Aware that the left-leaning City Hall’s modern take on the representation of the birth of Christ would draw ire from some quarters, the official chose to embrace it.
“The crèche offers a contemporary vision inspired by a poem by Josep Vicenç Foix. We hope that it will bring as much controversy as other years, because otherwise it would just not be the nativity of Sant Jaume Square,” he quipped.
The Vatican has approved the sculptures for worship
Within 24 hours irate comments began pouring in.
The Popular Party's (PP) leader at City Hall, Alberto Fernández Díaz, accused the Mayor Ada Colau, of “twisting Christmas.”
The conservative politician said that the installation “may be many things, but a manger it is not.”
“If Colau does not want to display a nativity scene, let her come out in public and say that there’s nothing to celebrate at Christmas and no tradition to uphold,” he continued.
The installation's creators, Toti Toronell and Quim Domene, say they drew inspiration from the poem Ho sap tothom i es profecía (or Everyone knows it and it is a prophecy), by Josep Vicenç Foix.
The poem is divided into nine stanzas, and the artists illustrated this by creating nine giant see-through spheres that bring to mind snow globes.
Inside the first sphere is a bed covered with straw. At its feet, several cardboard boxes that might conceivably be Christmas presents bear different words in stenciled letters that read “Mule,” “Shepherd” and “Lamb.” Other gifts are half-open, partly showing traditional figures lent by the Olot Museum – the Virgin Mary, Joseph and an angel. The box labeled Nen Jesús (Baby Jesus) is topped by a tiny crib containing the museum’s baby Christ figure.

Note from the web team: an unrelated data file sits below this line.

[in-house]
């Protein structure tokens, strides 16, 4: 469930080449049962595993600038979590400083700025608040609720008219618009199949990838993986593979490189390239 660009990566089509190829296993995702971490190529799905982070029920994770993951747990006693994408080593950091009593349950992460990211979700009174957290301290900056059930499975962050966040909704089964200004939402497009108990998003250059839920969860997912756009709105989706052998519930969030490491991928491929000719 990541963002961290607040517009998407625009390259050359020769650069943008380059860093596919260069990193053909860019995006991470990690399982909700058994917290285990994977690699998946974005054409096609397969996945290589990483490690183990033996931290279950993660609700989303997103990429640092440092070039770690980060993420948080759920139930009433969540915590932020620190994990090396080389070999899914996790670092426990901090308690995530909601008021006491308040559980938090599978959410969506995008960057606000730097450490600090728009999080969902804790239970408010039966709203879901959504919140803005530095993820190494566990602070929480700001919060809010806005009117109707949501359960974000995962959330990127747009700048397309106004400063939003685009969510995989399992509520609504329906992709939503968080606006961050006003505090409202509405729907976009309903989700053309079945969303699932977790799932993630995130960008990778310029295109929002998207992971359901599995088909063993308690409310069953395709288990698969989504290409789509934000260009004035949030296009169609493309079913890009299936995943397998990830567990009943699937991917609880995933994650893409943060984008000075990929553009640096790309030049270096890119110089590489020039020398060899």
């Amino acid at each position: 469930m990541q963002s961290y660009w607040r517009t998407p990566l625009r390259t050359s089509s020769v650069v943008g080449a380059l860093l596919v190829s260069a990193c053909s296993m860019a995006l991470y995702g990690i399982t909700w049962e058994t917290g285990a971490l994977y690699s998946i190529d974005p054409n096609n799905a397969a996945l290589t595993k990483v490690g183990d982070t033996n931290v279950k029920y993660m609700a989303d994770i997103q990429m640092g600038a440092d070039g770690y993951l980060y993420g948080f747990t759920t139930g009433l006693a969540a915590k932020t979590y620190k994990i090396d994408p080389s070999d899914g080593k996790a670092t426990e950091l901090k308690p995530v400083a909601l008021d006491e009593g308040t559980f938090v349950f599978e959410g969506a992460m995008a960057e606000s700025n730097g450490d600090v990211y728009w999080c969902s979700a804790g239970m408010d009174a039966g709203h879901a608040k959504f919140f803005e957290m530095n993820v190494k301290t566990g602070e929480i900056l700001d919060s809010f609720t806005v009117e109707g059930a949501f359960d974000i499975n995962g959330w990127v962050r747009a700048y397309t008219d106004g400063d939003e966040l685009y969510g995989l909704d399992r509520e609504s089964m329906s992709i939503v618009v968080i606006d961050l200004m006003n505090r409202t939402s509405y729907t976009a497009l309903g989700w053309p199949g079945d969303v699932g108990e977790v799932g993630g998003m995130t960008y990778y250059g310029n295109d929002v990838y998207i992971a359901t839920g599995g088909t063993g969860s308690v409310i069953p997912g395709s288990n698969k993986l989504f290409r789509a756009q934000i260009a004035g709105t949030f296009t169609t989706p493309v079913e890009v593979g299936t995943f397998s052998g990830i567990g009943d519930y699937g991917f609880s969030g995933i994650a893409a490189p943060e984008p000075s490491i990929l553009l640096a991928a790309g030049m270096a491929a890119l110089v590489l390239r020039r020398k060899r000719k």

In the second sphere, two automatons dance next to a pile of children’s shoes – in Spain, children traditionally put out a shoe so the Three Wise Men will leave them presents.
Other spheres feature a Picasso-like dove, Christmas trees, banquets and a character out of Catalan mythology known as Home dels Nassos, or Man of the Noses, who is said to have a different nose for every day of the year.
The representation of the Magi is another source of controversy. Instead of the traditional kings of Orient riding camels, there are three photographs of Catalan cultural figures – the painter Joan Miró, the musician Pau Casals and the poet Josep Vicenç Foix – rotating atop carriages with the words “Gold, incense and myrrh.”
In their defense, the artists say the sculptures on loan from the Olot museum have been approved for worship by the Vatican.
English version by Susana Urra.